I recently set up a new LG Blu-ray player (BD570) for my in-laws (I’m not only a great son-in-law, it also pained me to see them watching VHS movies on their beautiful new HDTV they bought over a year ago). They had recently decided to upgrade to Blu-ray from their VHS/DVD combo player and if you knew my in-laws, you would understand that this sort of technological shift does not come easy. For example, the first hour was spent explaining how to use the remote control.
When everything was finally set up and they were comfortable using their fancy newfangled remote, I decided to show them the net services that were available (including DivX TV — I do work at DivX after all). It became immediately apparent, however, that I would not be able to show them very much. A majority of the services such as Netflix, Amazon and Napster required subscriptions or credit card purchases. Other services such as Pandora still required an account to use. When I opened up DivX TV however, they were able to browse and watch videos instantly. No payments or accounts required. We also checked out YouTube, which was simple, but a site with nearly every video known to man is tough to navigate. You can search on both YouTube and DivX TV, but only DivX TV has all its videos separated into genres (like Humor, Music, News, Technology) so you can easily explore what you like.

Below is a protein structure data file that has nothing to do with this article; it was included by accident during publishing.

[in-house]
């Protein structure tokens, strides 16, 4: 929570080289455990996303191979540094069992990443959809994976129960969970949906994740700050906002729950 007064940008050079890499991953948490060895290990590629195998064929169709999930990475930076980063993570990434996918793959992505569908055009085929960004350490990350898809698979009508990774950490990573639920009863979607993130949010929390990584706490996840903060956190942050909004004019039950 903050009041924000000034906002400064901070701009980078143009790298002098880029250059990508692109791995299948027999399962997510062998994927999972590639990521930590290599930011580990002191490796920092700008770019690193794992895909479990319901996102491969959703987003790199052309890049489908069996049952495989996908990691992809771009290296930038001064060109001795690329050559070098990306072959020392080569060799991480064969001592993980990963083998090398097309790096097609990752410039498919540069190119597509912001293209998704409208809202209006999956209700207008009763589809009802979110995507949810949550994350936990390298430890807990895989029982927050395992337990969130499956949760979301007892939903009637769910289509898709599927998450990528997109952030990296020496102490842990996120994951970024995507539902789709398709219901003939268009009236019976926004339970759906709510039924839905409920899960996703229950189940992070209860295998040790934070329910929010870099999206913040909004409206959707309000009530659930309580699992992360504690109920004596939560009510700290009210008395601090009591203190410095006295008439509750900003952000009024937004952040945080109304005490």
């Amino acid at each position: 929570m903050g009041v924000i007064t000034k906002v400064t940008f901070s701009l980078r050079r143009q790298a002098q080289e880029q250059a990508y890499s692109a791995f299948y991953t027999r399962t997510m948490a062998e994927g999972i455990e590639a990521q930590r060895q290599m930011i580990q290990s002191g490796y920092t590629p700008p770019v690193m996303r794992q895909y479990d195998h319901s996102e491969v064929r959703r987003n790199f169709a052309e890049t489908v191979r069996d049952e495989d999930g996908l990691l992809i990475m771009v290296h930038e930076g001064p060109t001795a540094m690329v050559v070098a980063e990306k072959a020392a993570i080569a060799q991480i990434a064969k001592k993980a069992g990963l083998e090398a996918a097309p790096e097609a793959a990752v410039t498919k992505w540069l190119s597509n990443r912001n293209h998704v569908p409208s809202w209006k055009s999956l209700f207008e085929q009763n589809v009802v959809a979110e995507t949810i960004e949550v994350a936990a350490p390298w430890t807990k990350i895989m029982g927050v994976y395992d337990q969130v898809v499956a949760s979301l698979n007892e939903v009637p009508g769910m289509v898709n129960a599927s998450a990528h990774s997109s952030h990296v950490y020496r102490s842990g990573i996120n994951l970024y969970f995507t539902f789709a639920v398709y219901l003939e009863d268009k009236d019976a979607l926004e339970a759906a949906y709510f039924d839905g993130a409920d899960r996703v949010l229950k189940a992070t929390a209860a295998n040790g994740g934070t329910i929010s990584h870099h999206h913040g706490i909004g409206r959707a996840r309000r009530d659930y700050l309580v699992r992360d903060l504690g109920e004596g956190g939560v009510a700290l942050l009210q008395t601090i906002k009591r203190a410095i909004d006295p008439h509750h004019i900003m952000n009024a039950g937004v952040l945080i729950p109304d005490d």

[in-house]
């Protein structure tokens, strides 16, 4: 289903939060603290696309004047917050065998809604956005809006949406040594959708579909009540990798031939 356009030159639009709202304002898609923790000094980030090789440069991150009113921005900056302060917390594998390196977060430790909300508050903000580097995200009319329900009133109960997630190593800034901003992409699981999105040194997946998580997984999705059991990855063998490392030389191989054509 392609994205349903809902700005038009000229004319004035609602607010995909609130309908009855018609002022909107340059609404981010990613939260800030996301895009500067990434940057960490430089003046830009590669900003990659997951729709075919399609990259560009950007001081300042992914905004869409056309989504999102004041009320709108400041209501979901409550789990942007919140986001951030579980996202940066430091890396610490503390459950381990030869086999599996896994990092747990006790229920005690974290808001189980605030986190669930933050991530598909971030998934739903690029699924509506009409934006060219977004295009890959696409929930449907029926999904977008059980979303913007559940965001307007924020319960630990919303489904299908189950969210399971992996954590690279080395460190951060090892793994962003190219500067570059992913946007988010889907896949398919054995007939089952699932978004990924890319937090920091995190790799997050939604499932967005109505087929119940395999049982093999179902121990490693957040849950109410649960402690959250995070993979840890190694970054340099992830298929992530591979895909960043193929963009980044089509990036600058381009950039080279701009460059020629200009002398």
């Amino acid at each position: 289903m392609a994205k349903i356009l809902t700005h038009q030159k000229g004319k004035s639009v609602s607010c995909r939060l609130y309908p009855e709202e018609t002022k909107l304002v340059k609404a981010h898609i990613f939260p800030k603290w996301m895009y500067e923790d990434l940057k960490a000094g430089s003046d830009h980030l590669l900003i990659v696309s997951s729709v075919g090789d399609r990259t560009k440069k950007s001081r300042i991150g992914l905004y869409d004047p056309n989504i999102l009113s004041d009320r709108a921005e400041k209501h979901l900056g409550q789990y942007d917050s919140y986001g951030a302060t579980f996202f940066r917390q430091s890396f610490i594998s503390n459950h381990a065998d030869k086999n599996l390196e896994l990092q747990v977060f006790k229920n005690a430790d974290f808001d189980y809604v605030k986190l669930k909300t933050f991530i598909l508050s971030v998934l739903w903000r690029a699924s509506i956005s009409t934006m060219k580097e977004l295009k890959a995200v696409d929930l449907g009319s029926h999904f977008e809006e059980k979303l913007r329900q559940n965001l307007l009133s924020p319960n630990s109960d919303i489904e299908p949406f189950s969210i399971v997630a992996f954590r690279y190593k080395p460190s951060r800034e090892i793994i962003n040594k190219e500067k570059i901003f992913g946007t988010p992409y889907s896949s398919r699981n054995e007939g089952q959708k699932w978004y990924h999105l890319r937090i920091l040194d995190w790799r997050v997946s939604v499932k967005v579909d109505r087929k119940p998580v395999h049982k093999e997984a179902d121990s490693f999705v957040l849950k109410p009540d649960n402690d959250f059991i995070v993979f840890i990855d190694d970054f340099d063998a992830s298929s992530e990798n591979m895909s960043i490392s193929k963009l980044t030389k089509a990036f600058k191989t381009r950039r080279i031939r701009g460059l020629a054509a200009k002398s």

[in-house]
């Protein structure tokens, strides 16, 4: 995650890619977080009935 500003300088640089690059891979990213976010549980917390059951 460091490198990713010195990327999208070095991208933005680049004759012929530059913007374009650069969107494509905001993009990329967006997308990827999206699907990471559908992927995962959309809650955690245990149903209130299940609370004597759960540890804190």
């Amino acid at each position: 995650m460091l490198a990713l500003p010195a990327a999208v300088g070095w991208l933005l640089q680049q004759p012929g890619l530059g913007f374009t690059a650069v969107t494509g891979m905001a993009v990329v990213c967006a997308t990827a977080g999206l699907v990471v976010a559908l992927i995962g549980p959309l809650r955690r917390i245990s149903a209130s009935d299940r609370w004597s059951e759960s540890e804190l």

Now, I could turn the rest of this post in to a straight-up marketing spiel about how DivX TV is a free service that works straight out-of-the-box with no complicated setup, no registration and no additional hardware required (see what I did there?), but I obviously have too much integrity to do that. DivX TV first launched over a year ago and although a lot has changed in the past year, our goal has remained the same. We want to connect people to entertainment in a way that is simple and intuitive. Even though my in-laws’ computer still runs Windows ME and belongs in a museum somewhere, they can still enjoy Zach Galifianakis’ latest “Between two Ferns” video with just a few clicks of their remote (assuming they can remember how to use it).